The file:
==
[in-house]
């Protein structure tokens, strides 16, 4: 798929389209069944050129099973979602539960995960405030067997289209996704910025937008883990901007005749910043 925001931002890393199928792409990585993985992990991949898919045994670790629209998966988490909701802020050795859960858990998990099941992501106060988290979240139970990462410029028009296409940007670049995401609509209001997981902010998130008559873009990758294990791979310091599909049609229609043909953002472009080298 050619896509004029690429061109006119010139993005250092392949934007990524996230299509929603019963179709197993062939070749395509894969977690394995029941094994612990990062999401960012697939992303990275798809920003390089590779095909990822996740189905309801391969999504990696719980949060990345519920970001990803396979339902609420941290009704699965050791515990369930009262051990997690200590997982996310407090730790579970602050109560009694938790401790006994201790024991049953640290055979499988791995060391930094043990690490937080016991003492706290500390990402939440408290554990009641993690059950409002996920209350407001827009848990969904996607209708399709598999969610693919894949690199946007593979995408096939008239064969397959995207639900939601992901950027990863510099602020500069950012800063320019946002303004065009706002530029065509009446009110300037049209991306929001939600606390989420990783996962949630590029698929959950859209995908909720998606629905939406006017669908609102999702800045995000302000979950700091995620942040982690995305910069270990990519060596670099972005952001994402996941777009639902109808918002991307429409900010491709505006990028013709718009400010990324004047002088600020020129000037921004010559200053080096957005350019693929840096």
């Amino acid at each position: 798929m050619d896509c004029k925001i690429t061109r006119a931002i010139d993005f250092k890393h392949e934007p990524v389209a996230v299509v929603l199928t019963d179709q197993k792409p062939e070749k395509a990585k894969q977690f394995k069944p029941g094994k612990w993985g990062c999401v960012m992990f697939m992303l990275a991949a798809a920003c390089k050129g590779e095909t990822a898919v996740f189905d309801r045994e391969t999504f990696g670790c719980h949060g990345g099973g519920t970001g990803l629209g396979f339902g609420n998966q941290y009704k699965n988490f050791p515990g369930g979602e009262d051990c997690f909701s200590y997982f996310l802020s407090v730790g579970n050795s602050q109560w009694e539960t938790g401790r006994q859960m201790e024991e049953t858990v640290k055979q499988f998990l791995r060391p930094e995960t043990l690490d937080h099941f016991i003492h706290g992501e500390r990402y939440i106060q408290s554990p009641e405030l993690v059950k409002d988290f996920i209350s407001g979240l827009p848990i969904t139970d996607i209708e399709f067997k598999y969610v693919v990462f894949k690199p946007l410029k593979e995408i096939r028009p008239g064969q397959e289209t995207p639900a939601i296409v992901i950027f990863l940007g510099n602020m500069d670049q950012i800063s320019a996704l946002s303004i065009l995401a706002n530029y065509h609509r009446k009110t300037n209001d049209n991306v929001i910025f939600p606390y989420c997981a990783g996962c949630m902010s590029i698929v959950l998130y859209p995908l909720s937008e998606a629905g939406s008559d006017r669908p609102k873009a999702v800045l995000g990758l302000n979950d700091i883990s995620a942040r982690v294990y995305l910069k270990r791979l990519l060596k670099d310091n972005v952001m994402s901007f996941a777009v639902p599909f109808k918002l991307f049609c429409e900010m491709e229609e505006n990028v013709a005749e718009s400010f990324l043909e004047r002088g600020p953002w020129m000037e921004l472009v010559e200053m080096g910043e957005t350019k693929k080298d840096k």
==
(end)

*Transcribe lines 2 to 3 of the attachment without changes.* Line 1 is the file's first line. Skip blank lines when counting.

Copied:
């Protein structure tokens, strides 16, 4: 798929389209069944050129099973979602539960995960405030067997289209996704910025937008883990901007005749910043 925001931002890393199928792409990585993985992990991949898919045994670790629209998966988490909701802020050795859960858990998990099941992501106060988290979240139970990462410029028009296409940007670049995401609509209001997981902010998130008559873009990758294990791979310091599909049609229609043909953002472009080298 050619896509004029690429061109006119010139993005250092392949934007990524996230299509929603019963179709197993062939070749395509894969977690394995029941094994612990990062999401960012697939992303990275798809920003390089590779095909990822996740189905309801391969999504990696719980949060990345519920970001990803396979339902609420941290009704699965050791515990369930009262051990997690200590997982996310407090730790579970602050109560009694938790401790006994201790024991049953640290055979499988791995060391930094043990690490937080016991003492706290500390990402939440408290554990009641993690059950409002996920209350407001827009848990969904996607209708399709598999969610693919894949690199946007593979995408096939008239064969397959995207639900939601992901950027990863510099602020500069950012800063320019946002303004065009706002530029065509009446009110300037049209991306929001939600606390989420990783996962949630590029698929959950859209995908909720998606629905939406006017669908609102999702800045995000302000979950700091995620942040982690995305910069270990990519060596670099972005952001994402996941777009639902109808918002991307429409900010491709505006990028013709718009400010990324004047002088600020020129000037921004010559200053080096957005350019693929840096």
């Amino acid at each position: 798929m050619d896509c004029k925001i690429t061109r006119a931002i010139d993005f250092k890393h392949e934007p990524v389209a996230v299509v929603l199928t019963d179709q197993k792409p062939e070749k395509a990585k894969q977690f394995k069944p029941g094994k612990w993985g990062c999401v960012m992990f697939m992303l990275a991949a798809a920003c390089k050129g590779e095909t990822a898919v996740f189905d309801r045994e391969t999504f990696g670790c719980h949060g990345g099973g519920t970001g990803l629209g396979f339902g609420n998966q941290y009704k699965n988490f050791p515990g369930g979602e009262d051990c997690f909701s200590y997982f996310l802020s407090v730790g579970n050795s602050q109560w009694e539960t938790g401790r006994q859960m201790e024991e049953t858990v640290k055979q499988f998990l791995r060391p930094e995960t043990l690490d937080h099941f016991i003492h706290g992501e500390r990402y939440i106060q408290s554990p009641e405030l993690v059950k409002d988290f996920i209350s407001g979240l827009p848990i969904t139970d996607i209708e399709f067997k598999y969610v693919v990462f894949k690199p946007l410029k593979e995408i096939r028009p008239g064969q397959e289209t995207p639900a939601i296409v992901i950027f990863l940007g510099n602020m500069d670049q950012i800063s320019a996704l946002s303004i065009l995401a706002n530029y065509h609509r009446k009110t300037n209001d049209n991306v929001i910025f939600p606390y989420c997981a990783g996962c949630m902010s590029i698929v959950l998130y859209p995908l909720s937008e998606a629905g939406s008559d006017r669908p609102k873009a999702v800045l995000g990758l302000n979950d700091i883990s995620a942040r982690v294990y995305l910069k270990r791979l990519l060596k670099d310091n972005v952001m994402s901007f996941a777009v639902p599909f109808k918002l991307f049609c429409e900010m491709e229609e505006n990028v013709a005749e718009s400010f990324l043909e004047r002088g600020p953002w020129m000037e921004l472009v010559e200053m080096g910043e957005t350019k693929k080298d840096k």